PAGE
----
My nerves worked overtime at the Living Loud DC event. However, I took comfort in the embrace of my Lost Daughters sisters. My friend, Katherine, was there too, and her support in the hours before the event kept me in good spirits.
While I consider myself an extrovert, I am cautious about sharing my true thoughts until I’m confident that I am in a safe community. This event, while adoptee-focused, was an unknown. We were reading some of our most intimate thoughts … in person.
As the trollers know, it is one thing to write, tweet or blog about personal insecurities online. The worldwide web wall shelters. There’s anonymity and inherent safety.
At the reading, I felt exposed. If you look at the photos of the readers, you may notice that I used the podium. Again, I wanted a barrier, a metaphorical wall.
All my life, I have been the oddity … the freak. My voice, my face, my name draw attention. In art, I find solace. When I exhibit my work, it allows me to speak without being seen. It is my way of being intimate with a group of viewers. All eyes are on the work and not me.
Interestingly, when I show my ceramic adoption series, I expect people to pick them up, run their fingers in the deep ruts of the roots. The familial roots represent my strife and the loss of my history. Each cut in the clay is therapeutic; I long to cut through to the other side.
At Living Loud, I opened by asking the audience to touch and feel my ceramic pieces. I wanted them to understand and feel the pain I felt when I created them. Surprisingly, people did not pick them up.
After all the years of intrusive questions, judgement and ridicule, I finally earned respect. But in this instance, I wanted to share my pain. My ceramics served as a conduit to my innermost thoughts and feelings.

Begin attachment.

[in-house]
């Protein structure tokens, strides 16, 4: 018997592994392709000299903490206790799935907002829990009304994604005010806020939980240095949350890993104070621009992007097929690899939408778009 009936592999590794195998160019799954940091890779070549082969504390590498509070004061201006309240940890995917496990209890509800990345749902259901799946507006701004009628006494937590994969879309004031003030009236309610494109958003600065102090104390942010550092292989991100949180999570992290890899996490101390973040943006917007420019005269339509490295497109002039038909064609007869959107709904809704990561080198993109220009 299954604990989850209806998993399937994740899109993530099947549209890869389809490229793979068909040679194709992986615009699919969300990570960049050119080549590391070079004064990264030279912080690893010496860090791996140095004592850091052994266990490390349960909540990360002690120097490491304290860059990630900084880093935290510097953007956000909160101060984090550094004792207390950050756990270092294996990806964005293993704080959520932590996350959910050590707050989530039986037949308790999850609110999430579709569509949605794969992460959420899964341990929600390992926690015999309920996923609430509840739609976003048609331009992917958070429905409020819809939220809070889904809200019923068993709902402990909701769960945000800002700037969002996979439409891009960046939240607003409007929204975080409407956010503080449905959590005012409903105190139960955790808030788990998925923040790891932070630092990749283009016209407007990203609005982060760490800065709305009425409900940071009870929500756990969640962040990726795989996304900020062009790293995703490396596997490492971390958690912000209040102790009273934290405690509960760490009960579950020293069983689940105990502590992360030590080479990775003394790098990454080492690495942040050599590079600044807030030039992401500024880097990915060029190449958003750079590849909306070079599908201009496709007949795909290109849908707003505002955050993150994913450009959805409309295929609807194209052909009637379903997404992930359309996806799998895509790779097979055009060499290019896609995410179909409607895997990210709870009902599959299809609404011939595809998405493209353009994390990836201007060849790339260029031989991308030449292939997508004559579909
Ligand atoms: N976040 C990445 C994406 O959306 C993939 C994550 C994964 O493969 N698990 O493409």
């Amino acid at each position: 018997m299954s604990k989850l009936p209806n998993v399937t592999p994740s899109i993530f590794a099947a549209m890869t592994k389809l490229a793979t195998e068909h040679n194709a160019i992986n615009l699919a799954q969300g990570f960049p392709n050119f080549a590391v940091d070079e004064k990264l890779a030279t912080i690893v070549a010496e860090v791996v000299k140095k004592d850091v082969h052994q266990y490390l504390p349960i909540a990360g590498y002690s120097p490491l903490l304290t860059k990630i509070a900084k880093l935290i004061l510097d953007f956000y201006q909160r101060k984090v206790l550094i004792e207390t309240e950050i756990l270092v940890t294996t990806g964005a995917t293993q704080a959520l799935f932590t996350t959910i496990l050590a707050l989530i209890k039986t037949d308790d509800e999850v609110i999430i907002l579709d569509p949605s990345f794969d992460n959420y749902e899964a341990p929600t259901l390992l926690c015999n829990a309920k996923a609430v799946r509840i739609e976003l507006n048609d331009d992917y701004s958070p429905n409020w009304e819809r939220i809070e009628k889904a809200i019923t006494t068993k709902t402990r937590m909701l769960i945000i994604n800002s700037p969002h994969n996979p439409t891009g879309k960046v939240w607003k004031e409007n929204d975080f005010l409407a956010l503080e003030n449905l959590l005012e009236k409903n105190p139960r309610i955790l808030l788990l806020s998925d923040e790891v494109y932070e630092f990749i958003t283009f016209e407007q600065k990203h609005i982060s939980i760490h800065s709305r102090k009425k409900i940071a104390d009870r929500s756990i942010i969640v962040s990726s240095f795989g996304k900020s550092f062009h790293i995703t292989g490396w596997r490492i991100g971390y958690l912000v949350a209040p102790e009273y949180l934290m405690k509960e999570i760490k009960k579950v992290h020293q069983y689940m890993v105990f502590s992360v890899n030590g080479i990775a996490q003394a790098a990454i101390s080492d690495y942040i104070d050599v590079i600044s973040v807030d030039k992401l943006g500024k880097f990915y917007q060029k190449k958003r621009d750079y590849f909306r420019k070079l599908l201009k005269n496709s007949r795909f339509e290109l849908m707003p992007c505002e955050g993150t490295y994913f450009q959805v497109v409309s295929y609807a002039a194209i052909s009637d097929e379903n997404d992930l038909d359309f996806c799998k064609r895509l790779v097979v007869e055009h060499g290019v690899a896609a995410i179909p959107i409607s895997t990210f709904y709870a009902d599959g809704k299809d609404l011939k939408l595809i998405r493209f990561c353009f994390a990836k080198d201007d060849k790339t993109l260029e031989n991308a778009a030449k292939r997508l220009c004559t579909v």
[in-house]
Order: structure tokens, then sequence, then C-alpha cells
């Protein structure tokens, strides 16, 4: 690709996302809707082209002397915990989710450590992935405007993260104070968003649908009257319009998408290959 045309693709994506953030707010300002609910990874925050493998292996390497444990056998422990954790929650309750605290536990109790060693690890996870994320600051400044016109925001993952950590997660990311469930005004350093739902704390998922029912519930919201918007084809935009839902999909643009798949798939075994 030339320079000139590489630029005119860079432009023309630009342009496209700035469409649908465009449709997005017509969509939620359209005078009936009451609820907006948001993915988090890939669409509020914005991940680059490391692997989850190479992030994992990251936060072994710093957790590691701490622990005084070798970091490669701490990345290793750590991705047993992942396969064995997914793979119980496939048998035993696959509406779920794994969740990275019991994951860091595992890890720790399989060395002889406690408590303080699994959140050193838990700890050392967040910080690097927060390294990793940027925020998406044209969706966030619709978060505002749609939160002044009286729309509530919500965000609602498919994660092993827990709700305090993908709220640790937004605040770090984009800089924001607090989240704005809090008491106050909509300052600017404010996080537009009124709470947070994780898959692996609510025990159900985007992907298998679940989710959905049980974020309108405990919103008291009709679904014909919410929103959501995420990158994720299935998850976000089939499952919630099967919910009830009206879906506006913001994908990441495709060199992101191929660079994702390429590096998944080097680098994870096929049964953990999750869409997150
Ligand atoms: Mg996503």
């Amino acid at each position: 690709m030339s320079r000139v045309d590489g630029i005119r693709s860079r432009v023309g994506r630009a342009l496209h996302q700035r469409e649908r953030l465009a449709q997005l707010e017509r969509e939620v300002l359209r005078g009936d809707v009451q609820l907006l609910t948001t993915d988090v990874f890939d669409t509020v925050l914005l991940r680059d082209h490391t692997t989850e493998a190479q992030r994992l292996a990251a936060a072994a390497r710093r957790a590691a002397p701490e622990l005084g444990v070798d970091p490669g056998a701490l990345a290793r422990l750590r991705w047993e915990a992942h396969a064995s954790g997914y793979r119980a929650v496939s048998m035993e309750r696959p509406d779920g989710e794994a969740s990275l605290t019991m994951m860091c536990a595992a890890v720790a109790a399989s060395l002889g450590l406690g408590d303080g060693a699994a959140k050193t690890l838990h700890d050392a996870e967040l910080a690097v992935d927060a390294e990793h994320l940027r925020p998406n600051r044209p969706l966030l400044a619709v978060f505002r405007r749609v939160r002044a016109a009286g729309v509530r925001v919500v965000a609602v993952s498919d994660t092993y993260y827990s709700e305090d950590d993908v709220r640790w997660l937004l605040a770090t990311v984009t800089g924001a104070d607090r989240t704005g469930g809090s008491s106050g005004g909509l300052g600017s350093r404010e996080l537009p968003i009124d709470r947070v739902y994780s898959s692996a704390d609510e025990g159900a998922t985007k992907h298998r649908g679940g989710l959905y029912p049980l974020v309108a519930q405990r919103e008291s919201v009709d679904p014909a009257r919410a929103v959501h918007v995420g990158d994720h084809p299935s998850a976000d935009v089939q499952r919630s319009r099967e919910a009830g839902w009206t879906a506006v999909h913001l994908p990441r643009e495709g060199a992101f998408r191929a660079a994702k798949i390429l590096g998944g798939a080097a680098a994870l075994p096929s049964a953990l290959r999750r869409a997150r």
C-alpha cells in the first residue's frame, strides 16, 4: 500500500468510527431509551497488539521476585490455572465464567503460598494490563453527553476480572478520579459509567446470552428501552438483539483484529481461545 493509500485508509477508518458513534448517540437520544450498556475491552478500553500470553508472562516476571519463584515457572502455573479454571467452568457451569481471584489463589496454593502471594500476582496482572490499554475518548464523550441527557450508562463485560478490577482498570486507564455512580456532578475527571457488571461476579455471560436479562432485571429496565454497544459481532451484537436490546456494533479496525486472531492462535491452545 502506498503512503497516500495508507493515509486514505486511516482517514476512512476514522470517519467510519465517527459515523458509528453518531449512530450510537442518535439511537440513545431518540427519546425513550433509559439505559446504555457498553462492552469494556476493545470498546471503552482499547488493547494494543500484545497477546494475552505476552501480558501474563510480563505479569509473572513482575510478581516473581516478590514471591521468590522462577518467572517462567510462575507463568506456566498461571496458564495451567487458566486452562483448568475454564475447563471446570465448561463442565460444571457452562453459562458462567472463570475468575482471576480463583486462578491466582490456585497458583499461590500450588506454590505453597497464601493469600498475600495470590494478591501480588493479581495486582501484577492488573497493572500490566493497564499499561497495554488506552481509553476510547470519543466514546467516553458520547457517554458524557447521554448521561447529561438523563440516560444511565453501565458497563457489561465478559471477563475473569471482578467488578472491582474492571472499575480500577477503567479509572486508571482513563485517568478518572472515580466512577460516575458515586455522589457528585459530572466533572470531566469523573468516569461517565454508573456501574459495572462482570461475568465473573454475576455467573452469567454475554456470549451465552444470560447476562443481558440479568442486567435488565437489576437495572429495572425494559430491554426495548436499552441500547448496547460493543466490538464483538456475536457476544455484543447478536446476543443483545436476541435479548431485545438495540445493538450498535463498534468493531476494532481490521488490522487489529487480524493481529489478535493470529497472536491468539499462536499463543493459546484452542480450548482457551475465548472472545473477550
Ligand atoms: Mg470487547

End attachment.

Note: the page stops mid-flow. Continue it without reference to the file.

What I have found in the Lost Daughters is a means to speak through my writing and now through my voice. I hope that next time my pieces show up, you, dear reader, will touch them.
The beauty of this event in DC was best said by my dear LD sister, Michelle. She said, “Living Loud showed that we were women with fulfilled lives.” Indeed. We are women with children, women whose lives matter to others, and women who want the world to know that we care for others. We care for the children like ourselves, the families like ours, the mothers and fathers who have lost their children, and those mothers and fathers who understand what it is to love a child of adoption.
Feminist columnist, Rosita is a transracial, Korean-American adoptee. She is married to a Brit who refers to himself as an Anglo-American and is a mother to two multiracial children. Rosita was adopted in 1968 at the age of one through Holt International. Her road has been speckled with Puerto Rican and Appalachian relatives and her multiracial sister, the natural child of her adoptive parents. While quite content with her role as a “Tennerican,” her curiosity has grown recently as her children explore their own ethnic identities. She considers herself a lost daughter, not only because of the loss of her birth family, but also because of the loss of her adopted mother, who died in 2001 as she became a first time mother. Rosita has recently started her search for her natural family. With the help of G.O.A.’L., she visited Korea in August 2014. When she is not supporting her children on their individual paths, Rosita spends her time as an art educator, ceramicist and an art photographer. She also shares her adventures as an adoptee and parent on her blog, mothermade.